Ben Kalenjuk has won an Achievement Award 2016.
Eugene Kalenjuk thinks he’s the luckiest Dad in the world! He and his wife Sharon are parents to three children – Ben, Emmalea and Gabriel.
The oldest, Ben, was diagnosed with Fragile X syndrome at nine years old, and autism at three and a half.
Despite these challenges, his parents describe Ben as the most happy, caring and sensitive boy who has incredible resilience and faces up to every day with positivity and joy.
Eugene and Sharon nominated Ben for a Fragile X Association Achievement award because of his tenacity and willingness to push himself way outside his comfort zone so that he can achieve to the very best of his abilities. Ben attends mainstream school, has a supportive group of friends, plays cricket and soccer, and loves his extra curricula activities such as art and music.
Ben’s father Eugene says he couldn’t be more proud of his son. “I so often forget just how large the gap is between Ben’s world and our ‘normal’ world. He works so hard to achieve in a normal world, and that is an extraordinary outcome”, he says.
One of the strategies that Eugene and Sharon use to support Ben is to teach him that there is always another way to get to your outcome. Recently, Eugene showed Ben a water feature then he blocked a part of it so that the water had to take another course. But the water still ended up in the same place. The water feature is an excellent analogy for Ben’s approach to life – pick a plan and if it doesn’t work, try another way. It doesn’t matter how long or which way you take to get there, you will get there in the end.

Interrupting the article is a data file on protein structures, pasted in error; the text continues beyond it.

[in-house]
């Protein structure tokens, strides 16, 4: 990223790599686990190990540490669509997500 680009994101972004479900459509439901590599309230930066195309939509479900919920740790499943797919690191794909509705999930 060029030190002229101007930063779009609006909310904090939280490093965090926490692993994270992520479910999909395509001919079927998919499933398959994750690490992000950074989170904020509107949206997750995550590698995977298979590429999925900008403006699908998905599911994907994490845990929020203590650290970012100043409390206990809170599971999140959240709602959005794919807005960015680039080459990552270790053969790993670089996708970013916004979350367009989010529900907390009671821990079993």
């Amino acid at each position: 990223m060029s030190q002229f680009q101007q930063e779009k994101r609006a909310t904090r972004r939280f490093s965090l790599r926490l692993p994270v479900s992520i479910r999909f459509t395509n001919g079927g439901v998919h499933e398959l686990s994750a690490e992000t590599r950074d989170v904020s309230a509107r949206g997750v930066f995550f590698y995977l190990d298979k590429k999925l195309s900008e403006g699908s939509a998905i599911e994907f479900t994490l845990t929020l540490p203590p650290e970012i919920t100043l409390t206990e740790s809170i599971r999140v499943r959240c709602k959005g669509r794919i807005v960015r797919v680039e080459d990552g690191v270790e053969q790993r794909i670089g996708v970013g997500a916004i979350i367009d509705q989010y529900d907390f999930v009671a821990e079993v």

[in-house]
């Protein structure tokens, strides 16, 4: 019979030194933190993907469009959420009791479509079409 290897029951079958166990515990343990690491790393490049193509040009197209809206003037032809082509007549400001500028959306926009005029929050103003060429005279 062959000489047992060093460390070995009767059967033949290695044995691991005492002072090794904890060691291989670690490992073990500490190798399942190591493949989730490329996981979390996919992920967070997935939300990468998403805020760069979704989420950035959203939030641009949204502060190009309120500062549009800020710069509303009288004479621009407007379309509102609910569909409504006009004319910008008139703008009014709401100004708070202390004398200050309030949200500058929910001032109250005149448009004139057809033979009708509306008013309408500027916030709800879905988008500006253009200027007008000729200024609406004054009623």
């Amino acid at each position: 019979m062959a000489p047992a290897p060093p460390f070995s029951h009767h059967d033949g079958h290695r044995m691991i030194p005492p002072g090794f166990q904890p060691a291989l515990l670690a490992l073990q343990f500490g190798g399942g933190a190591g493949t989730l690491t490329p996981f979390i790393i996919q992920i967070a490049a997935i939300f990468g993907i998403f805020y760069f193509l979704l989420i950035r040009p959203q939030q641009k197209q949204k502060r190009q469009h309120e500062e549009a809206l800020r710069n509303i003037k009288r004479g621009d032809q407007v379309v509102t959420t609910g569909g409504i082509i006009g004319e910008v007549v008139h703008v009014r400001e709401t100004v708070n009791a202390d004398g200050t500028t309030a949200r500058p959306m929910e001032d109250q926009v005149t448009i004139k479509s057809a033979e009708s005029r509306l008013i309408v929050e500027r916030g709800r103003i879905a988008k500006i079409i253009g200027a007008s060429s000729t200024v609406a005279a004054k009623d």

While nowadays Ben has a great passion for life, he has had his share of setbacks over the years.
“For a while it seemed as though life for Ben was half a step forward for three steps back. He faced challenges at school, in therapy and bullying from other children, and not surprisingly, he took it all very personally.
“After considerable support and encouragement from us, particularly his mother, Ben now trusts that we are there for him and that we love him. He understands that ‘getting there’ is a process and that he needs to keep practising to achieve his goals”.
When asked if they had any advice for other parents raising a child with Fragile X syndrome, Eugene and Sharon said that whatever the issue, find another way.
“Try and think outside the box for solutions and work out if the issue is actually a problem for your child, or is it a problem for you. That may be a tough question to ask yourself, but it’s amazing how often this is the case”.